Classroom Management

Establishing Creative Sanctuaries—5 Tips to Redecorate and Reorganize for Back to School

teacher with mural and open shelving

Starting a new school year can feel overwhelming. Teachers have to think about curriculum, standards, expectations, and supply orders (to name a few). On top of all that, decorating your classroom might feel like too much to take on. It takes extra effort to consider how the classroom meets the creative needs of both the teacher and students. Let’s take a moment to consider how classrooms might be a place of comfort and inspiration. How can we tackle our rooms with the intention to make them a creative sanctuary this year?

What is comfort decorating?

We spend a lot of time within the walls of our art rooms. It is second only to our own homes. The places we spend the most amount of time have a significant impact on our mindset. During the height of the pandemic, people spent a lot of time at home. This caused them to rethink their personal spaces. Many engaged in a practice called comfort decorating. This is a practice where a person makes their space more calming through the consideration of color, objects, and organization. Design professionals assert a boost in our mood when there is a sense of control over space.

We can make our personal spaces a sanctuary of escape and creativity. I have a friend who referred to her art room as “The Creative Sanctuary.” She used this terminology with everyone within the building. She politely corrected them when they used the term “art room.” This may seem unique, but it was a way to reframe the conversation about her art room.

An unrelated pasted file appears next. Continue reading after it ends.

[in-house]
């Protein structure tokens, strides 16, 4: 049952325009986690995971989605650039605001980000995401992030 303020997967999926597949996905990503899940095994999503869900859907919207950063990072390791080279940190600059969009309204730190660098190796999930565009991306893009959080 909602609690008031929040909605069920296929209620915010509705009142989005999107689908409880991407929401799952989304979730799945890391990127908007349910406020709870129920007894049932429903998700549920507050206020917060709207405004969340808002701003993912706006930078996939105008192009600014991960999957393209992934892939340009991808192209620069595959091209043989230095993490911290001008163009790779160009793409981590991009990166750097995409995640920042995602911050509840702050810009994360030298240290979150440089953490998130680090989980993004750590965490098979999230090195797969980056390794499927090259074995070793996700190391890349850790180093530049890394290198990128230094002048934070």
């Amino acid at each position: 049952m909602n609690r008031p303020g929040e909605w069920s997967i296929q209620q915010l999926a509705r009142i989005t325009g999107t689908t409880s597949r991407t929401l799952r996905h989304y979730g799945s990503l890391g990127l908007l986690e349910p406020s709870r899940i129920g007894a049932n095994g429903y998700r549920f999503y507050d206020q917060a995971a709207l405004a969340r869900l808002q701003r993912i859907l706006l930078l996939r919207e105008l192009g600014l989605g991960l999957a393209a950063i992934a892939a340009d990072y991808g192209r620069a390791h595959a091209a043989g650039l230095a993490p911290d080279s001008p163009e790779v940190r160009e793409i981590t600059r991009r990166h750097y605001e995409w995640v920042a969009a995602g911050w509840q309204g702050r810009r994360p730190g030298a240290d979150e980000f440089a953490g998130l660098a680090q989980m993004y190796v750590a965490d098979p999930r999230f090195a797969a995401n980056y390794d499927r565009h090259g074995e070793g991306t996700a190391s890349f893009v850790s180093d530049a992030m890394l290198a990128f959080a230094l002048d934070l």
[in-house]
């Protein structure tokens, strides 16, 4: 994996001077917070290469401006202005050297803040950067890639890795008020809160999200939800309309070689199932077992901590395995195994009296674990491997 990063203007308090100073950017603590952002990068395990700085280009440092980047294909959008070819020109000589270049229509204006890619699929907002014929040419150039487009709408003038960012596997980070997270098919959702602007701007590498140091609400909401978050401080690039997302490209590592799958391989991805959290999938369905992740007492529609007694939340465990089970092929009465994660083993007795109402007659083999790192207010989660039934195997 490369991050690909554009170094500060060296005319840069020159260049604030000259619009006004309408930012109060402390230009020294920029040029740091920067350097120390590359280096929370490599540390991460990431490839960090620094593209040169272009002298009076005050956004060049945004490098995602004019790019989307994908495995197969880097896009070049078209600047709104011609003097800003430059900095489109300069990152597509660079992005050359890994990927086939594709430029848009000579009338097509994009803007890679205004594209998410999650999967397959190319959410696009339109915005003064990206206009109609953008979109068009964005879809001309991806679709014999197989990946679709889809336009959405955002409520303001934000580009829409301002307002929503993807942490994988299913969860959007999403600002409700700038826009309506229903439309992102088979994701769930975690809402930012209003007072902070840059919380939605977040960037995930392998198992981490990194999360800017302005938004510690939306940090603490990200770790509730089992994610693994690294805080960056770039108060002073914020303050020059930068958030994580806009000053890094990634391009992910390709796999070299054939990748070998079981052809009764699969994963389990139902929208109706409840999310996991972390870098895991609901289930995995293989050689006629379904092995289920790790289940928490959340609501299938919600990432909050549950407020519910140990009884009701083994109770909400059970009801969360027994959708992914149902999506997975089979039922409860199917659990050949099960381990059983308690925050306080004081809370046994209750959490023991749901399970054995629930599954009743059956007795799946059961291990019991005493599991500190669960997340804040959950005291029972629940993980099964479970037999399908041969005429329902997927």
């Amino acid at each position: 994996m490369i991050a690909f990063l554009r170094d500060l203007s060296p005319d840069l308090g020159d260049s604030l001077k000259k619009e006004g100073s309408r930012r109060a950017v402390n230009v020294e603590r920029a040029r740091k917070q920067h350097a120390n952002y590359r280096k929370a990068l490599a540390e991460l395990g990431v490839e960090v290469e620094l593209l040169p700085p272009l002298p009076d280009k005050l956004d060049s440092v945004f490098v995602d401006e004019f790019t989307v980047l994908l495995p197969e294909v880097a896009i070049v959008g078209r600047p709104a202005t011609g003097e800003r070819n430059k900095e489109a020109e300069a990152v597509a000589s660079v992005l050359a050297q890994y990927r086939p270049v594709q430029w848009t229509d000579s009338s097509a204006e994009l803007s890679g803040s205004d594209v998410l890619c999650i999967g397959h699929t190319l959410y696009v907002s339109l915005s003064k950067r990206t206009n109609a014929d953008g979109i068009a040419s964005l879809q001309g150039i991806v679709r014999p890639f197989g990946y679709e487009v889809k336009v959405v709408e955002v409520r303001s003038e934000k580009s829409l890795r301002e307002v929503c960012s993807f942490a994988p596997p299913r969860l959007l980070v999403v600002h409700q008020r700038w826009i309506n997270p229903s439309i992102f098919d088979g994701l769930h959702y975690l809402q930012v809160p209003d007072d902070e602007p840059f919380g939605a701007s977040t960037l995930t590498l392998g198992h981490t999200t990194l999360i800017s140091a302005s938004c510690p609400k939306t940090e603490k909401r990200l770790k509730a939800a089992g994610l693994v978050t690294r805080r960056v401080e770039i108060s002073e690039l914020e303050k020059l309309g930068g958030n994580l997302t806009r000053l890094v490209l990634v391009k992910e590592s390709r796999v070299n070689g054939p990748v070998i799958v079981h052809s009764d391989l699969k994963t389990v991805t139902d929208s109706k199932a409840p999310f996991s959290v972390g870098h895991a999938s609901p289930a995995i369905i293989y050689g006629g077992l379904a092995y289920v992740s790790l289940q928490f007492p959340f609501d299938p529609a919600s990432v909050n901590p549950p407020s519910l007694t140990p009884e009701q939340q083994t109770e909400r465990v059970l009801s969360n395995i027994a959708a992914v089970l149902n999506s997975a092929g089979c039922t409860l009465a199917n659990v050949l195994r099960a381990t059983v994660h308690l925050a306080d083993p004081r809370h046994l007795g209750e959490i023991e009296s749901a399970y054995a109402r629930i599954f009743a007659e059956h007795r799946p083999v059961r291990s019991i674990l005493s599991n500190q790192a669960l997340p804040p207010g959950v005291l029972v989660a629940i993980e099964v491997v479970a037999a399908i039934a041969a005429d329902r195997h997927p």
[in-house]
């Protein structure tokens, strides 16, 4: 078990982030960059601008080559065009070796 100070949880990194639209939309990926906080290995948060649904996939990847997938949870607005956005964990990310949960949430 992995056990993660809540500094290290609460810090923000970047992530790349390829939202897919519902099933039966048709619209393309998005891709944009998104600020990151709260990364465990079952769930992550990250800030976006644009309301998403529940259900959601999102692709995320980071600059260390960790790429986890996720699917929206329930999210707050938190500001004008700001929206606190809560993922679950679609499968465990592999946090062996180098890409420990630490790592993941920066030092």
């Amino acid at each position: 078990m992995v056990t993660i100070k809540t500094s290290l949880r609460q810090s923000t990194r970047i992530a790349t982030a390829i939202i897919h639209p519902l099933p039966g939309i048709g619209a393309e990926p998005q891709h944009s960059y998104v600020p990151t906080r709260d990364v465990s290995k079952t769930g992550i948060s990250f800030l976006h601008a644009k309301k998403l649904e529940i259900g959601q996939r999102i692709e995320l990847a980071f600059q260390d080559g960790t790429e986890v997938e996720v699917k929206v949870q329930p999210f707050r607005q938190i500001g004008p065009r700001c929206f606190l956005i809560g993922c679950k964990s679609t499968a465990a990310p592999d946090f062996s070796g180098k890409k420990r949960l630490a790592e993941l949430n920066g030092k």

classroom decor

What if I don’t have a classroom?

Good news! You do not need a classroom to make a sanctuary for your students. You can make your cart or office a welcoming place that nurtures creativity. Many of the tips below can still apply to you.

Here are some cart-specific resources to look into:

Here are five tips to make our art rooms a sanctuary of creativity.

1. Color matters.

We know color matters—we are art teachers. The colors included in an art piece can elicit warmth, calm, energy, anger, or joy. The same is true of our art rooms. Many art teachers use rainbows and bright colors. The high energy works for them and their students. But if a wall of rainbows does not feel comfortable for you, then do something else. Experts in the field of comfort decorating suggest earthy greens to foster a sense of calm.

teacher painting wall mural
Image courtesy of Emily Henderson

Emily Henderson, a new high school art teacher, stepped into her room last year for the first time. The room was bright and light. She thought to herself, “This is the prettiest room in the world. Now how do I make it my own?” She settled on a muted palette she refers to as a neutral rainbow. These colors are in murals on the pillars in her art room and are also included in her own home.

2. Consider the cabinets.

One of the first things any art teacher takes note of in an art room is the storage. We are collectors of things and our management of materials can be a full-time job. But those cabinets offer a lot of opportunities.

before and after cabinets
Image courtesy of Casie Fanning